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The Scientist

» ebola, evolution and neuroscience

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image: Modeling Ebola in Mice

Modeling Ebola in Mice

By | October 30, 2014

A genetically diverse group of mice represents the complete spectrum of human outcomes from Ebola virus infection.

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image: Patient Zero Identified?

Patient Zero Identified?

By | October 30, 2014

Researchers pinpoint the source of the current Ebola outbreak in West Africa to 2-year-old boy who died in southern Guinea.

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image: Leader in Birdsong Research Dies

Leader in Birdsong Research Dies

By | October 29, 2014

Allison Doupe, a neuroscientist known for her work exploring the neural mechanisms of learning, has passed away.

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image: Ebola Update

Ebola Update

By | October 27, 2014

As the number of people infected with the deadly virus in West Africa surpasses 10,000, some countries seek to protect themselves against imported infections, while researchers race to bring vaccines to the hardest-hit nations.

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image: Rapid Evolution in Real Time

Rapid Evolution in Real Time

By | October 23, 2014

On islands off the coast of Florida, scientists uncover swift adaptive changes among Carolina anole populations, whose habitats were disturbed by the introduction of another lizard species.

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image: Ebola Update

Ebola Update

By | October 23, 2014

Vaccine testing could start soon; Spanish nurse declared free of virus; travelers from West Africa restricted to five US airports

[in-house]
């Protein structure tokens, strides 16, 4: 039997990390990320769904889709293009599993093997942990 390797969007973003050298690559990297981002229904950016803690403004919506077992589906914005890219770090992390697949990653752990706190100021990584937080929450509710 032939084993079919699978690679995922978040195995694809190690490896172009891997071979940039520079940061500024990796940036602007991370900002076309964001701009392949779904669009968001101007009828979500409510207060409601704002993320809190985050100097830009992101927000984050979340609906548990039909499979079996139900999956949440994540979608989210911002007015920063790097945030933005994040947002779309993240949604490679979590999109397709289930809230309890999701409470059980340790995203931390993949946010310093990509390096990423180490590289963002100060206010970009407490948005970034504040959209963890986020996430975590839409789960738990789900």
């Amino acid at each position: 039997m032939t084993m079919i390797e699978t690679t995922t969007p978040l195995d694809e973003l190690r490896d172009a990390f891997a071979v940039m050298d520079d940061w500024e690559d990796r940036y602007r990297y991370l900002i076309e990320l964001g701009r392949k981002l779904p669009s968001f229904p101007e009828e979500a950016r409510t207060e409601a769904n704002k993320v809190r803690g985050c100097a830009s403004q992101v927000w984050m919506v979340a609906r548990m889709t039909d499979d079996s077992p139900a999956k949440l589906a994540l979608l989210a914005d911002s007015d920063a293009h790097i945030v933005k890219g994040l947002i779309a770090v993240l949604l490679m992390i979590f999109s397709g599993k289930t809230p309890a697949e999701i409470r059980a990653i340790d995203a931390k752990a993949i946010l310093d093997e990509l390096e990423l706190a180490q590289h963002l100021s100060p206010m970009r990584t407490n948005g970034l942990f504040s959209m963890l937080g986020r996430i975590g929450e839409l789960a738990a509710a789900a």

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image: Still There

Still There

By | October 20, 2014

Researchers identify brain activity patterns that may indicate when an unresponsive patient is conscious.

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image: Ancient Sex

Ancient Sex

By | October 19, 2014

Fossils of an extinct, armored fish challenge current understanding of when copulation and internal fertilization evolved in jawed vertebrates.

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image: Ebola Scare in DC

Ebola Scare in DC

By | October 17, 2014

The Scientist senior editor, Jef Akst, is communicating via cell phone with her parents, who were on the bus briefly occupied by an ill woman who was later escorted by hazmat teams to the hospital.

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image: Neuro-Insights into Holding It

Neuro-Insights into Holding It

By | October 17, 2014

Scientists reveal the neural underpinnings—and muscles tightly linked with—the involuntary flexing of the pelvic floor, which comprises muscles that help us delay urination.

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